All the Better to see you with, my dear

Someone, somewhere, some time else.  Other people’s stories and pleasures, and other people’s triumphs and pain, I find infinitely more moving and attention-grabbing than my own.  All the action and decision-making, the  betrayals and gestures of profound affection happen over thereMilitary History magazine has had a pretty good track record when it comes to lifting my spirits or simply diverting my introspection from the self to people and events over there.  I went to the Starbux at the Avenue Forsyth today to do some reading.  Among the materials was the March 2010 issue of Military History.

The Letter from Military History opens with these lines:

When President Ronald Reagan repeated his favorite bit of wisdom, ‘Trust, but verify,’ he was quoting an old Russian aphorism also favored by Vladimir Lenin.  Reagan used the expression wryly as a sign of his skepticism when negotiating with Cold War counterparts.  The comment has a commonsense wisdom about it — Chicago humorist Finley Peter Dunne…coined a folksier version: ‘Trust everybody, but cut the cards.’  It is a cautionary note  that writers, editors and readers of history would do well to heed, especially when dealing with oral history.

In the context of the March issue, that Reagan quote is an introduction to an article about faking military enlistment and awarded medals.  With respect to engaging with one’s fellow man, how much might you insist on cutting the cards?  How easily or eagerly do you trust situations and people without verifying their deserving of your trust?  Are there certain circumstances in which you prefer not to trust without verifying, whereas, in other instances, you are perfectly willing to let whomever else cut the cards?

“Believe me, when I say you are the most mesmerizing creature I’ve ever had the pleasure to look upon” ?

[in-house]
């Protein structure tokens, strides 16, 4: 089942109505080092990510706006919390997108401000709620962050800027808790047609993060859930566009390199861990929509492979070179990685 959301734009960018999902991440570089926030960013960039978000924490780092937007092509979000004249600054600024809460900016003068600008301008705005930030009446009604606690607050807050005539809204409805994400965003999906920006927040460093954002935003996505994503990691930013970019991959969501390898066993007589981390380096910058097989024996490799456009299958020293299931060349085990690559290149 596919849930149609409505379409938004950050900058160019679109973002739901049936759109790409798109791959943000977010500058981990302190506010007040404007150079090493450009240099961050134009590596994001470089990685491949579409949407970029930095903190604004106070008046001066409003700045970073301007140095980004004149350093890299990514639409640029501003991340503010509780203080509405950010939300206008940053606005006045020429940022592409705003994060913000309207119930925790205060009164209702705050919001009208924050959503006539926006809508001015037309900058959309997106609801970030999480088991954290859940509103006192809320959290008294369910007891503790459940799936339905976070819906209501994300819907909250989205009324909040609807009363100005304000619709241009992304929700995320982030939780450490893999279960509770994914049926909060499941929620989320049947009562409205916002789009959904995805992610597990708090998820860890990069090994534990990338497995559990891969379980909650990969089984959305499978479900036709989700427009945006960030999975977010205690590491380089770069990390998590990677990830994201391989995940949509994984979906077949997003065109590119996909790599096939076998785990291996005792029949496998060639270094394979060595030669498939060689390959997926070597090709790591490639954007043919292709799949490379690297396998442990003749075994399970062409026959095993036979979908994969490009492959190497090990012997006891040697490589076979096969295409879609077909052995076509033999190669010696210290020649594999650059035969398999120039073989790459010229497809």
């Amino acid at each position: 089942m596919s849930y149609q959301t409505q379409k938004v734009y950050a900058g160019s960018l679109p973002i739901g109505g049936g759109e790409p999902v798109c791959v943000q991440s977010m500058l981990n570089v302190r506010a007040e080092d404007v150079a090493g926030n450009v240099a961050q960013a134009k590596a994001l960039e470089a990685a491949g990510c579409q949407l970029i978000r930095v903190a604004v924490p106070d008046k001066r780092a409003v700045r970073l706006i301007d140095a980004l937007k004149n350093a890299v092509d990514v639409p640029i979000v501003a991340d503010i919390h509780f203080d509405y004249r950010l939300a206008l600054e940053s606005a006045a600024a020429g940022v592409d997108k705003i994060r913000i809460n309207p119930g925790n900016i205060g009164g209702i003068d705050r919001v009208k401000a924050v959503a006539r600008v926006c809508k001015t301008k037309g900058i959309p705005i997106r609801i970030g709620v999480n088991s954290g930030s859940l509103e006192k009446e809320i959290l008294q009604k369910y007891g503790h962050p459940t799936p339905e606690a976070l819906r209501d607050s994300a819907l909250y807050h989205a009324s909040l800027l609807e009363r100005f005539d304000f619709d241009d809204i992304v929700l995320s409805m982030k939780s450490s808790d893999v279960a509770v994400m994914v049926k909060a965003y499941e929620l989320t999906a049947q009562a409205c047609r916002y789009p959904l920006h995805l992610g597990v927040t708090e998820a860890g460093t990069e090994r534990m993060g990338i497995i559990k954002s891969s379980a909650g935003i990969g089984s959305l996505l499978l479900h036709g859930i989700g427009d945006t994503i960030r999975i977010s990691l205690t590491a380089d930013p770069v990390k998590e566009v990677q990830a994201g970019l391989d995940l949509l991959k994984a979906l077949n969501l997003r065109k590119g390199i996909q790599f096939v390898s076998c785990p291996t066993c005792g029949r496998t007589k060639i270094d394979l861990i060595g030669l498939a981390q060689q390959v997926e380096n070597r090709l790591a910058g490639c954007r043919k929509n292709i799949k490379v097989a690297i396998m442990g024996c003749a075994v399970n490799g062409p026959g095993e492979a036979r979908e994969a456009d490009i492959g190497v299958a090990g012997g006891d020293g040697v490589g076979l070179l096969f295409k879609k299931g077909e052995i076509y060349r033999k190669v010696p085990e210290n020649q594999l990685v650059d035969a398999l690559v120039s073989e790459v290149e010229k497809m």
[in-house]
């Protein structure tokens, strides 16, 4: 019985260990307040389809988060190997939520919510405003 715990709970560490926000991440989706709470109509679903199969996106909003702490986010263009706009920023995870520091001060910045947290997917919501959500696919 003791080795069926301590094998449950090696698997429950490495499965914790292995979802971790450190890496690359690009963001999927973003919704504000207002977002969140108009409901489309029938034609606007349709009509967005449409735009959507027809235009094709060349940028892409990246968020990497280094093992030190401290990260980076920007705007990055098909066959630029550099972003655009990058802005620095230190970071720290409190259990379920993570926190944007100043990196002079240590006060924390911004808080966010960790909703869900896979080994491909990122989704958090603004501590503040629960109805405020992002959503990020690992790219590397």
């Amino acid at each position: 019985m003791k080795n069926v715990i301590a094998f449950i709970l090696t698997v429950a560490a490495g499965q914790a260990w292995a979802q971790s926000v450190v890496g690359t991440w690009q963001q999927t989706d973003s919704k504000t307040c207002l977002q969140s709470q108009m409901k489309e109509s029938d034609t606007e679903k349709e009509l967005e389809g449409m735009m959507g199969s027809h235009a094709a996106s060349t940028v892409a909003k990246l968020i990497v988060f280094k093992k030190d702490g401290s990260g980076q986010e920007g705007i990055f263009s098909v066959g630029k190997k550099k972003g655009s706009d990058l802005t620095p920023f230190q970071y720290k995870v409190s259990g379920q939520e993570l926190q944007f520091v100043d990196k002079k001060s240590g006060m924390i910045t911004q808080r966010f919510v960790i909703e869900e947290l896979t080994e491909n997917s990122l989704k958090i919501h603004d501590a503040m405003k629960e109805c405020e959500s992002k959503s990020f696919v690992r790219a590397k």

“If only you would permit me, I would make you the happiest person in all the land”  ?

“Sign with us, and you’ll have yourself a guarantee to get into the pro’s”  ?

“Buy today and you’ll never go hungry again” ?

~!~

And as for the someone, somewhere, and sometime else, it refers to Mitch Lerner’s article about what happened to the USS Pueblo off the coast of North Korea back in 1968.  After I was done reading it, that which was gnawing at my psychological innards beforehand and rendering me highly irritable had dissipated.

It’s not a sudden appreciation for one’s own being or for the difference between over there and here.   It’s simply a relocation of cerebral energy.


3 thoughts on “All the Better to see you with, my dear

  1. sekanblogger

    A couple of things:
    I used to work for a DOD contractor.
    I have no love for the “military industrial complex”.
    Cut the cards? Nope. I like W.C. Fields comment. When playing poker, a guy asks him if this is a game of chance. He replies; “Not the way I play it.”

    And sports?
    Have you ever heard about the LSD no-no?

    http://kansasmediocrity.wordpress.com/2010/01/30/dock-ellis-and-the-lsd-no-no/

    And finally…..
    ROCK CHALK JAYHAWK
    KAAAAY YOUUUUUU!

    Reply
  2. sittingpugs Post author

    I have no love for the “military industrial complex”.
    Cut the cards? Nope. I like W.C. Fields comment. When playing poker, a guy asks him if this is a game of chance. He replies; “Not the way I play it.”

    Kind of confused on the first part. You have no love for the MIC, so then….

    We should all be like WC Fields then, eh? Always able to gain the upper hand no matter where the “control” lies? He and I share the same bday. Too bad I hadn’t read that line of his when it mattered.

    Reply

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